Can a blood test determine how severe a case of COVID-19 you are likely to develop?
Researchers at George Washington University say a study of the blood of 299 patients who tested positive for COVID-19 showed that certain substances that can be measured in the blood can give doctors a clue as to who is more likely to have a severe outcome from the virus.
"When we first started treating COVID-19 patients, we watched them get better or get worse, but we didn't know why," said Juan Reyes, MD, co-author of the study and assistant professor of medicine at the GW School of Medicine and Health Sciences. "Some initial studies had come out of China showing certain biomarkers were associated with bad outcomes. There was a desire to see if that was true for our patients here in the U.S."
The researchers named five biomarkers, or substances that are measured in a person’s body, that tend to lead to a poor outcome in a person who has contracted the novel coronavirus, according to a news release from the university.
The study was published in Future Medicine.
“This study has identified these five biomarkers as having an association with bad outcomes and not causation in a U.S. cohort,” study authors Dr. Juan Reyes and Dr. Shant Ayanian told Fox News.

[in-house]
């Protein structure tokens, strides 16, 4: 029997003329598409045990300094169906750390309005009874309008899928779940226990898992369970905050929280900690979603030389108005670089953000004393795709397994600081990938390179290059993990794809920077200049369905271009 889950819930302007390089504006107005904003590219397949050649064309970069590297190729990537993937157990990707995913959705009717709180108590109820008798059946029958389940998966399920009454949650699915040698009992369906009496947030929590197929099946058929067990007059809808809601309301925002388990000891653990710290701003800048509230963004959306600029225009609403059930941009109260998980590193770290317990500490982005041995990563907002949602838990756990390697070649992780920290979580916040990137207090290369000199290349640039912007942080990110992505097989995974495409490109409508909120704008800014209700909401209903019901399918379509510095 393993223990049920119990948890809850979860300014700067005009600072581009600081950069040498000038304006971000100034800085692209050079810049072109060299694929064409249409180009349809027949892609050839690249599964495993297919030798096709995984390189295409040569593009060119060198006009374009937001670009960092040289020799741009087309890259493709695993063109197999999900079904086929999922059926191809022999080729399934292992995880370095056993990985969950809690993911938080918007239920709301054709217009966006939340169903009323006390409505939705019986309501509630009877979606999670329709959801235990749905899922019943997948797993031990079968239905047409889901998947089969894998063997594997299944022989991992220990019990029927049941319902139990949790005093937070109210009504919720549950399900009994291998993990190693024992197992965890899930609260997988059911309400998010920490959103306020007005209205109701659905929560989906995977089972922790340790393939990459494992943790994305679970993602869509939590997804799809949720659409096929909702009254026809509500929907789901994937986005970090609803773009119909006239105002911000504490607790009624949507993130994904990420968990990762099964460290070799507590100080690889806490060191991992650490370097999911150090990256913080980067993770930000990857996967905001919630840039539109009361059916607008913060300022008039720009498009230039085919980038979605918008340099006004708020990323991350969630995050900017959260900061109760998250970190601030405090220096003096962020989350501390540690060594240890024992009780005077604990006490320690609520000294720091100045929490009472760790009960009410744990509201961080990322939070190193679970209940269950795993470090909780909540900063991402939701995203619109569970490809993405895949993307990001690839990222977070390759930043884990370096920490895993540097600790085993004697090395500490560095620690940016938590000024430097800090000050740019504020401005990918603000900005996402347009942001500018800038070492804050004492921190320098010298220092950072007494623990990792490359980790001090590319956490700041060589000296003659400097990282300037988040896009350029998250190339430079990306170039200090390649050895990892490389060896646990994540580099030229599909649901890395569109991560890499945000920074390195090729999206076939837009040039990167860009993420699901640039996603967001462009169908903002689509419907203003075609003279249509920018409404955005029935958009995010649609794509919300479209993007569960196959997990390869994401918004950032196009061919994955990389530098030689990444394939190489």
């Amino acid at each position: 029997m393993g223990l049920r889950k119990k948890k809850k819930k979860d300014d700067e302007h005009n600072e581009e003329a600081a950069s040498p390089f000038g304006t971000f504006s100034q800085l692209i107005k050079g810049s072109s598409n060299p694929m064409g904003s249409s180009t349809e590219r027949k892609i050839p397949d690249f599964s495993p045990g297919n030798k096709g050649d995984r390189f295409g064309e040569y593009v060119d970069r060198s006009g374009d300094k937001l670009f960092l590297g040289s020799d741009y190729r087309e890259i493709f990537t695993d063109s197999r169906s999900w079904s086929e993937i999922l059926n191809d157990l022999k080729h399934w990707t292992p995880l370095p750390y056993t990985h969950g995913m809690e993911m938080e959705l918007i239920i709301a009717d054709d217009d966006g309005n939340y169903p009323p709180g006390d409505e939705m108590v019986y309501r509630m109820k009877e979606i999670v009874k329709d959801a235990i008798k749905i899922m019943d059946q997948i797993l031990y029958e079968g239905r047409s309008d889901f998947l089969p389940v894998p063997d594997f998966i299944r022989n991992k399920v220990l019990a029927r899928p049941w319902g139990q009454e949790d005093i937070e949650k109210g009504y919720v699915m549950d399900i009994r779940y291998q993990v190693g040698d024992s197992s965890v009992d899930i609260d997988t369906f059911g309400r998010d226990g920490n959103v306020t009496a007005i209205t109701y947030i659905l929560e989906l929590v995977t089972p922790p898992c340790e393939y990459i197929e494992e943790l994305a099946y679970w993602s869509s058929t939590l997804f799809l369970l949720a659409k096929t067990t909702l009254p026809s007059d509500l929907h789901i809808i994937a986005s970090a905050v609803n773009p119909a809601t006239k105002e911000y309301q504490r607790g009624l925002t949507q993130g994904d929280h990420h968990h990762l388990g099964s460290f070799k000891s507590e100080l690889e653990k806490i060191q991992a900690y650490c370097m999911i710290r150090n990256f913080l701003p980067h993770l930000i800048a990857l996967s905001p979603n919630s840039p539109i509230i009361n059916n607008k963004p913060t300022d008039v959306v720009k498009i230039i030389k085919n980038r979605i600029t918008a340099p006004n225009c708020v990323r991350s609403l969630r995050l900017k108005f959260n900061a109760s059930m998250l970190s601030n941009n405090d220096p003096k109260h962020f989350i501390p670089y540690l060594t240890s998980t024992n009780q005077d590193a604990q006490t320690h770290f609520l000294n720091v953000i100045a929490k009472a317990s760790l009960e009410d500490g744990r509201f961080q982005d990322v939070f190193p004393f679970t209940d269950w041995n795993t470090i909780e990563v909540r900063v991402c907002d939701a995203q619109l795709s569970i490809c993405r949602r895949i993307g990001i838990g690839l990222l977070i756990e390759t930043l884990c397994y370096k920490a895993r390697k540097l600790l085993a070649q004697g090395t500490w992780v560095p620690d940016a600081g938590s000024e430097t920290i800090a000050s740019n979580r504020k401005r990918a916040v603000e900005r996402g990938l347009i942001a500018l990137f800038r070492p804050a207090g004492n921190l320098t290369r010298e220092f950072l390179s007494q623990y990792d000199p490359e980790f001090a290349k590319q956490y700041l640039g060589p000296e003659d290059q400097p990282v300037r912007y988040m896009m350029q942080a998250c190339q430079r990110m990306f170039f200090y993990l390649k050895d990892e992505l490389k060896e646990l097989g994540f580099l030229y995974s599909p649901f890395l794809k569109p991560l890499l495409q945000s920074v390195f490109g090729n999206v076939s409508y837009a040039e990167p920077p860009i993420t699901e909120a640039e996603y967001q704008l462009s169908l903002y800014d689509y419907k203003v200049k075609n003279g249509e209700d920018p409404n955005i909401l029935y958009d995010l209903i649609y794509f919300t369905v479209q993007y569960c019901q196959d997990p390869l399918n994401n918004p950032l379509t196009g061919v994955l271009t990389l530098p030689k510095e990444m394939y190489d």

Increased levels of the biomarkers were seen in patients who had bleeding disorders and inflammation. Those increases in the biomarker levels have led to an increased risk for ICU admission, the need for ventilation to support breathing and deaths, according to the study.
The biomarkers researchers targeted are:
C-reactive protein (CRP): A protein made by the liver. Increased levels indicate a condition causing inflammation somewhere in the body.
D-dimer: Protein fragments produced when a blood clot gets dissolved in the body.
Interleukin-6 (IL-6): A protein produced by various cells that can be useful as a marker of immune system activation, meaning there is some inflammation, infection or disease in the body.
Lactate dehydrogenase (LD or LDH): An enzyme involved in energy production that is found in almost all of the body's cells. The enzyme is found in its highest levels in the cells of the heart, liver, muscles, kidneys, lungs, and in blood cells.
Ferritin: A protein that contains iron. It is the primary form of iron stored in cells.
The study was aimed at helping doctors to determine the best treatment for COVID-19 positive patients, the GWU researchers said.
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